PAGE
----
Moving from academic idea to a viable business is one of the biggest challenges facing universities around the world. Universities are breeding grounds for bright ideas and new innovations yet up to 95% of them fail to ever get to market. Within the Netherlands, this is extremely prevalent, as the home of 12 of the Top 200 universities in the world the lack of startup success continues to be a battle.
However, some strong examples do exist. One person showcasing how to successfully bring science to clinical practice is Rianne Rotink who, with NLC, founded Concord Neonatal. Back in 2017, Rianne was introduced to the inventors of Concord from Leiden University Medical Center, Prof. Arjan te Pas, and Alex Vernooij. LUMC has developed an innovative care concept, that has the potential to reduce complications at birth by allowing doctors to help babies breathe before cutting the “lifeline” umbilical cord.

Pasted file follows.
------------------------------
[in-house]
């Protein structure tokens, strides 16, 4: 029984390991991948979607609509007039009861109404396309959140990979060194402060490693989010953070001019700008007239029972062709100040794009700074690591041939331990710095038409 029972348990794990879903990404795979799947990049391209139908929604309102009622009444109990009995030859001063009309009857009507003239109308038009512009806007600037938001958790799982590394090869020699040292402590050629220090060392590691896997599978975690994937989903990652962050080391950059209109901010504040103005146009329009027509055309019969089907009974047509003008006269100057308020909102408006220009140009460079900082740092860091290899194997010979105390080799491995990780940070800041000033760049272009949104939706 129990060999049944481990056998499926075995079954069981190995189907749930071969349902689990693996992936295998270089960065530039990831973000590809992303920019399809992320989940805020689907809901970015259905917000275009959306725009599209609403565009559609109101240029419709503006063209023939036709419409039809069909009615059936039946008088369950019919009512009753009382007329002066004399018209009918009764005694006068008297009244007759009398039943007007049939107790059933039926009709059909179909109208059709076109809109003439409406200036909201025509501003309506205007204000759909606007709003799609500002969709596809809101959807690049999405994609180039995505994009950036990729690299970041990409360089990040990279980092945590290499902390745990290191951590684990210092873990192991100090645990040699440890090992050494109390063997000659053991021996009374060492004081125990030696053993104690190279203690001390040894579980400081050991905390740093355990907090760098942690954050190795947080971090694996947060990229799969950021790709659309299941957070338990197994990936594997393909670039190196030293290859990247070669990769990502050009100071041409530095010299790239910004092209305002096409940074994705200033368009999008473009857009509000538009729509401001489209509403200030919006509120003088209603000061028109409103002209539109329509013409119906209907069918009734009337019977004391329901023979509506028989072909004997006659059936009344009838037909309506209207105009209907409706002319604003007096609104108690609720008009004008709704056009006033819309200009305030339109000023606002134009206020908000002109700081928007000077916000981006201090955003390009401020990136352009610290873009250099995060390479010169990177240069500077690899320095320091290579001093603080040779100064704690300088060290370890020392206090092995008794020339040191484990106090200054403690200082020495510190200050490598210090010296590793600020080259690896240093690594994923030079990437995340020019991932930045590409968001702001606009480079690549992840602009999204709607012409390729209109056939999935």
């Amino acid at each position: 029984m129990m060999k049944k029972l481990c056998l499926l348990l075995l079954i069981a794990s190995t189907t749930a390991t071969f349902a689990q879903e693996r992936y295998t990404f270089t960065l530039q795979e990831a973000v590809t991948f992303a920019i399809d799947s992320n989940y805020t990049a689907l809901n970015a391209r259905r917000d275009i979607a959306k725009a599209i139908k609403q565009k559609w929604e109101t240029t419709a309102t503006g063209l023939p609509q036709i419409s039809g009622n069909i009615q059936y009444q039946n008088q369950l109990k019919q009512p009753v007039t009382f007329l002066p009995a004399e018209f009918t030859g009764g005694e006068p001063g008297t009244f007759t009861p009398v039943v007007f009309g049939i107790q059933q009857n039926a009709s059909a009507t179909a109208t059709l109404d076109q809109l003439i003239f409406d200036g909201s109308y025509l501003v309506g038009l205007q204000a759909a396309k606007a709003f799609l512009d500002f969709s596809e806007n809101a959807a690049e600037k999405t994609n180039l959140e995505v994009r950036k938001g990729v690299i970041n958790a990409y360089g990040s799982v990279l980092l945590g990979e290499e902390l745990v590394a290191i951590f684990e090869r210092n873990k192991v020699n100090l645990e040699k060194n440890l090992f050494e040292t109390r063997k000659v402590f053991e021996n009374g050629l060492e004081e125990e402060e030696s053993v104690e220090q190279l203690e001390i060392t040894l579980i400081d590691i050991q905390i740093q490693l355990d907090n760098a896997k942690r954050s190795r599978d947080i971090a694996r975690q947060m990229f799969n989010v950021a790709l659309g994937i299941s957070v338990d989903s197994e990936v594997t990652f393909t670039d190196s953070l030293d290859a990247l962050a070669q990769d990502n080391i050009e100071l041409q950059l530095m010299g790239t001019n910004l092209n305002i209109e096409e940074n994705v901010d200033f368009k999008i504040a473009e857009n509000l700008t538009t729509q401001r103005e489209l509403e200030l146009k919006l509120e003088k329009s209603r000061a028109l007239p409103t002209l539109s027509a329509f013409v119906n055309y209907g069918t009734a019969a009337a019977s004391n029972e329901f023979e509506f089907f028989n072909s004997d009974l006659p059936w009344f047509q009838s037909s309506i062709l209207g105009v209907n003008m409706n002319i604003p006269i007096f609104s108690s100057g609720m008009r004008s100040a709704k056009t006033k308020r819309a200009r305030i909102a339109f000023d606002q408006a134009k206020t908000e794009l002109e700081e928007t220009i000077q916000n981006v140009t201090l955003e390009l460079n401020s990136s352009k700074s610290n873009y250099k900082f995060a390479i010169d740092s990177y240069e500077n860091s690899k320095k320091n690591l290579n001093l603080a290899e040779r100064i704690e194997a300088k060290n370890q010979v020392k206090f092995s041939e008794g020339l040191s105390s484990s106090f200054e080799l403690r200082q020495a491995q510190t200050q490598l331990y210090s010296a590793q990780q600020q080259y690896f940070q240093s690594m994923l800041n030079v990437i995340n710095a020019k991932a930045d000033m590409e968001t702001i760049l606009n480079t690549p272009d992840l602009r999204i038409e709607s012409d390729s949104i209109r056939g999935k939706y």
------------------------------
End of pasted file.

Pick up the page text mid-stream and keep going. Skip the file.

NLC who did the introduction is a European health tech venture builder based in Amsterdam who connect academics with successful entrepreneurs to help solve the problem of getting new health tech innovations to market. Rianne goes onto explain what happened next:
After validation, we decided that this invention not only offers good business potential but has a real relevant impact on the lives of many babies and their families. Therefore Concord Neonatal was founded by NLC and me in April 2017, as a spinoff from LUMC. I quit my corporate job in June 2017 to join Concord Neonatal as the CEO.
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